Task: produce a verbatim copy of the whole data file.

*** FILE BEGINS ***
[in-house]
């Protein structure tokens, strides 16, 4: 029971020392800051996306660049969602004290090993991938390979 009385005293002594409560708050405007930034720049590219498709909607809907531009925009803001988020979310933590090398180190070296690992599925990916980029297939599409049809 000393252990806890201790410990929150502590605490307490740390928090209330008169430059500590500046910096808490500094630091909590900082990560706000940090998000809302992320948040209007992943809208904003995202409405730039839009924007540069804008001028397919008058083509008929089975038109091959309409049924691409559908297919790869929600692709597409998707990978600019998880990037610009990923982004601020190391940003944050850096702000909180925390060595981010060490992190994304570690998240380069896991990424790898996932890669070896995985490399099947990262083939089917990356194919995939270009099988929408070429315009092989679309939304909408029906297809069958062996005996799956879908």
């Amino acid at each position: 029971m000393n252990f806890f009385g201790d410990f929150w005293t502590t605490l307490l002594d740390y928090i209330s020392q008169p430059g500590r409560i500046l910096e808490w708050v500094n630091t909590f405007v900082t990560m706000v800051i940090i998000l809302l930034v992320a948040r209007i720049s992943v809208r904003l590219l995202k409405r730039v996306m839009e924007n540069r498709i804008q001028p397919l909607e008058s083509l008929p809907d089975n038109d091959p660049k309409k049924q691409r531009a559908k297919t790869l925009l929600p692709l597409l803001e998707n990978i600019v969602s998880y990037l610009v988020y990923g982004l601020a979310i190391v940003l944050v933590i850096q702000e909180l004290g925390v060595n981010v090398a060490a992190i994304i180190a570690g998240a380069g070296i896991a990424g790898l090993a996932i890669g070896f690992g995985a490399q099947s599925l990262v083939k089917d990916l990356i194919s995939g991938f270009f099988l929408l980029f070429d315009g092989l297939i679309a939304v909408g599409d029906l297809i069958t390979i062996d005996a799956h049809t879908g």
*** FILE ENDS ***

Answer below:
[in-house]
């Protein structure tokens, strides 16, 4: 029971020392800051996306660049969602004290090993991938390979 009385005293002594409560708050405007930034720049590219498709909607809907531009925009803001988020979310933590090398180190070296690992599925990916980029297939599409049809 000393252990806890201790410990929150502590605490307490740390928090209330008169430059500590500046910096808490500094630091909590900082990560706000940090998000809302992320948040209007992943809208904003995202409405730039839009924007540069804008001028397919008058083509008929089975038109091959309409049924691409559908297919790869929600692709597409998707990978600019998880990037610009990923982004601020190391940003944050850096702000909180925390060595981010060490992190994304570690998240380069896991990424790898996932890669070896995985490399099947990262083939089917990356194919995939270009099988929408070429315009092989679309939304909408029906297809069958062996005996799956879908």
């Amino acid at each position: 029971m000393n252990f806890f009385g201790d410990f929150w005293t502590t605490l307490l002594d740390y928090i209330s020392q008169p430059g500590r409560i500046l910096e808490w708050v500094n630091t909590f405007v900082t990560m706000v800051i940090i998000l809302l930034v992320a948040r209007i720049s992943v809208r904003l590219l995202k409405r730039v996306m839009e924007n540069r498709i804008q001028p397919l909607e008058s083509l008929p809907d089975n038109d091959p660049k309409k049924q691409r531009a559908k297919t790869l925009l929600p692709l597409l803001e998707n990978i600019v969602s998880y990037l610009v988020y990923g982004l601020a979310i190391v940003l944050v933590i850096q702000e909180l004290g925390v060595n981010v090398a060490a992190i994304i180190a570690g998240a380069g070296i896991a990424g790898l090993a996932i890669g070896f690992g995985a490399q099947s599925l990262v083939k089917d990916l990356i194919s995939g991938f270009f099988l929408l980029f070429d315009g092989l297939i679309a939304v909408g599409d029906l297809i069958t390979i062996d005996a799956h049809t879908g």